The wounded soldier stood up, grasped the edge of the mantel-piece and swayed back and forth. There was a sweet comfort in her startled concern that rendered him impervious to fear.

“Thar ain't no place to hide 'im,” said the girl, with an agonized glance through the doorway toward French's house.

Ericson's knees began to bend, and he sank into his chair again.

“No use,” he muttered. “I 'lowed I mought git to the woods, but I'd hobble so slow they'd be shore to see me. When they git heer I'll tell 'em you wasn't harborin' of me.”

The girl turned from the door.

“They are a-comin',” she said. Then her eyes fell on her brother's uniform. She started, clutched it, and held it toward her grandfather, fired with a sudden hope.

“Dress 'im in it,” she said. “I'll go out an' meet 'em an' tell 'em nobody ain't heer except you an' my wounded brother home on a furlough. The permit is in t'other room. I'll show 'em that. They'll never dream he ain't brother when they read the furlough an' see 'im in the blue uniform.”

A sickly smile worked its way through the grimy surface of the soldier's face as he raised his hand to signify opposition to her suggestion.

“I couldn't do that, Sally,” he said. “Not to save my life, I couldn't. Somehow I think the chances o' my seein' another sunrise is dead ag'in' me, an' I don't want to die in any other uniform except the one me an' my comrades has fought in. I'd as soon wear the clothes of a brother o' yor'n as anybody else alive, but I can't put on blue even to escape arrest. I jest can't! It would be exactly the same as bein' a spy, an' the Lord only knows how a fightin' man hates that sort of a character.”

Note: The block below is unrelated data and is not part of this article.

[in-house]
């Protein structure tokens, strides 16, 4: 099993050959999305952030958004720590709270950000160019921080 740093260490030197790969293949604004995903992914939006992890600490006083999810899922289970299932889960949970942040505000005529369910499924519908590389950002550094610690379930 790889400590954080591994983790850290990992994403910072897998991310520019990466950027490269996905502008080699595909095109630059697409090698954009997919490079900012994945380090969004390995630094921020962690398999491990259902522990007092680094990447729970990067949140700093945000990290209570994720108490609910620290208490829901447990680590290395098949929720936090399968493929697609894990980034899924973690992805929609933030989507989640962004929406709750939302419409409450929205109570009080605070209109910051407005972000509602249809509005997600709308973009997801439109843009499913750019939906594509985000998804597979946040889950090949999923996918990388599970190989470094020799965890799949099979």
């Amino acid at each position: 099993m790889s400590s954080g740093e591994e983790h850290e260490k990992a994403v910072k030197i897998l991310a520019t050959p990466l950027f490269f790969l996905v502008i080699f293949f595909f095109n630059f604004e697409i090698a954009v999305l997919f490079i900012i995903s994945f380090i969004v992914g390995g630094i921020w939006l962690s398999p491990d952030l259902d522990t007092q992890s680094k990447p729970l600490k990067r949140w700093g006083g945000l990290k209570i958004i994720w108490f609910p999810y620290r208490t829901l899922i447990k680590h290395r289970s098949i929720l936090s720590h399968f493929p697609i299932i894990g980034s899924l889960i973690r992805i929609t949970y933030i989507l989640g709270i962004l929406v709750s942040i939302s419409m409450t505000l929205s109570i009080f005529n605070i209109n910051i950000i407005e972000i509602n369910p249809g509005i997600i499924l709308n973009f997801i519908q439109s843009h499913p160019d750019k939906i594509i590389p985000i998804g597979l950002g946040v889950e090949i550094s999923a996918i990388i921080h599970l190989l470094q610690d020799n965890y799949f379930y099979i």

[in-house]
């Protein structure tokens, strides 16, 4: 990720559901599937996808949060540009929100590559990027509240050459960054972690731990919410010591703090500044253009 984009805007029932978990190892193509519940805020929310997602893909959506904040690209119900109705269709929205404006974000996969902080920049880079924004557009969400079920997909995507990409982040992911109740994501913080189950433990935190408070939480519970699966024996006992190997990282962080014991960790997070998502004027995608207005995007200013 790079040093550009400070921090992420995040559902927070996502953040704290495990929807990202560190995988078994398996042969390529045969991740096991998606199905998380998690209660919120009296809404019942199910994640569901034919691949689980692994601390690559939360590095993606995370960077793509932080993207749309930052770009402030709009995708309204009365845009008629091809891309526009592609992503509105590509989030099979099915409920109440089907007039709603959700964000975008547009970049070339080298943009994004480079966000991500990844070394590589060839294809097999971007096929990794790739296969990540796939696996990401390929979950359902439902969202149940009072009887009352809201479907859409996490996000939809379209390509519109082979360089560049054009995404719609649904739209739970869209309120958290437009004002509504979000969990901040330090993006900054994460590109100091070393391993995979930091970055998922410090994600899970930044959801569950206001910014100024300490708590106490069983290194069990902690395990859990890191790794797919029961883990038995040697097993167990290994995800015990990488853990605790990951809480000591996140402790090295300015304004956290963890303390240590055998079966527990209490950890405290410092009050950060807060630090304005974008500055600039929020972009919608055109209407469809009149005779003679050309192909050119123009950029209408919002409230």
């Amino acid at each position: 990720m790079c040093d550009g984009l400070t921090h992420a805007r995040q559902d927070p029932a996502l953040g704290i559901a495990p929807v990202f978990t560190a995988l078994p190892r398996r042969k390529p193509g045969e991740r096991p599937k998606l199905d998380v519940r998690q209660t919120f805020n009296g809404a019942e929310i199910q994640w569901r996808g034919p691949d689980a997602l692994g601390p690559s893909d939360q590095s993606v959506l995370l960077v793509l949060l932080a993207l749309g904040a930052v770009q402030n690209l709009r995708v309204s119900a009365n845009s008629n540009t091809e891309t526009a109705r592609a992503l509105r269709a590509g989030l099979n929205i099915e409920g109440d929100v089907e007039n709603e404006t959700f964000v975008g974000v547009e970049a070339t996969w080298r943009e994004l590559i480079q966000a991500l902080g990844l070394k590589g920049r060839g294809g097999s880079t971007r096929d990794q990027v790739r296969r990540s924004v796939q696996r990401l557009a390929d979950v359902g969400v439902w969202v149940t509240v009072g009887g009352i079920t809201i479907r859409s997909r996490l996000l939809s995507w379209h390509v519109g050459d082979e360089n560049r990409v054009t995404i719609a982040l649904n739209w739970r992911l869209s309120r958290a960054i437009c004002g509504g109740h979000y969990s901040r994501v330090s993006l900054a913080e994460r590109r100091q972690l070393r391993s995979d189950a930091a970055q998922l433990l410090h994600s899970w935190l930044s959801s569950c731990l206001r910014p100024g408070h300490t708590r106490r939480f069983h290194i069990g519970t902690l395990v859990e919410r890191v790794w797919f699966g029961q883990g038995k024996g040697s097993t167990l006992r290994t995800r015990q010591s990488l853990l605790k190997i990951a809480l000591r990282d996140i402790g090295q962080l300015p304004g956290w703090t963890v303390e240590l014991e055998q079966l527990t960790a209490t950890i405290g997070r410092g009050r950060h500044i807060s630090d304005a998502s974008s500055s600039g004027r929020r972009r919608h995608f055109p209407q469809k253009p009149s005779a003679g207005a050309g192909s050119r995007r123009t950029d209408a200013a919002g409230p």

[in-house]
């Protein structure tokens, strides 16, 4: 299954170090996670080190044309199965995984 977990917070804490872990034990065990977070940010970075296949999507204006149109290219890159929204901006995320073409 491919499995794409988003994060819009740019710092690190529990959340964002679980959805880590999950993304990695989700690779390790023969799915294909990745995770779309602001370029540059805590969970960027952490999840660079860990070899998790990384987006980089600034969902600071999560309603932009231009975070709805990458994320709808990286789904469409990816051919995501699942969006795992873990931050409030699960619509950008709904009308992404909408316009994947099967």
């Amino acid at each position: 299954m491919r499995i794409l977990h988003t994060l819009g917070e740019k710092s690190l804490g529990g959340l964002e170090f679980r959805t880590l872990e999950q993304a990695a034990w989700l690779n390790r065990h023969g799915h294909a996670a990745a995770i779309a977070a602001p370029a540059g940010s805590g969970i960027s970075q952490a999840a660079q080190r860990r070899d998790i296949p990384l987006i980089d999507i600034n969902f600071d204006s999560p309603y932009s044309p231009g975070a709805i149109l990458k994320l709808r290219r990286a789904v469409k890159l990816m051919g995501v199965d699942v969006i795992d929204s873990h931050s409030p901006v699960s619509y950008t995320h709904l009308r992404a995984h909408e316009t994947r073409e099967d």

“But you must,” urged the girl, frantically. “Oh, you must!”

“I simply can't. That's all. I'd a sight ruther be tuk as a wounded soldier unable to stir a single peg than to sneak into another man's clothes an' deny the side I fit on. Huh, you are a woman! War makes men mighty indifferent to anything except duty.”

A picture of baffled despair, the girl peered through the doorway at the approaching men.

“You once said you'd do anything I asked ef I'd consent to marry you. John, now will you let grandpa put it on you?”

A warm scarlet wave had passed over her. She had never looked so beautiful. He hesitated for some time, and then shook his head.

“I can't put on blue clothes, Sally.”

The air was still as death. Above the beat of her strumming pulse she could hear the “hep! hep!” of the soldiers as they marched toward the cabin. Ericson staggered to his feet and stood swaying beside her.

“I mought as well go out an' meet 'em,” he said, his face awry with pain and utter exhaustion. “Ef I don't they'll think you are harborin' a reb, an' it mought go ag'in' you-uns.”

Then he threw out his hands and clutched her shoulders, and sank to the floor.

“He has fainted, grandpa,” said the girl. “Quick! Put the uniform on 'im. I'll try to detain 'em out thar till you are ready.”

“I mought just as well take off his suit an' kiver 'im with quilts,” suggested the old man. “It'll save time.”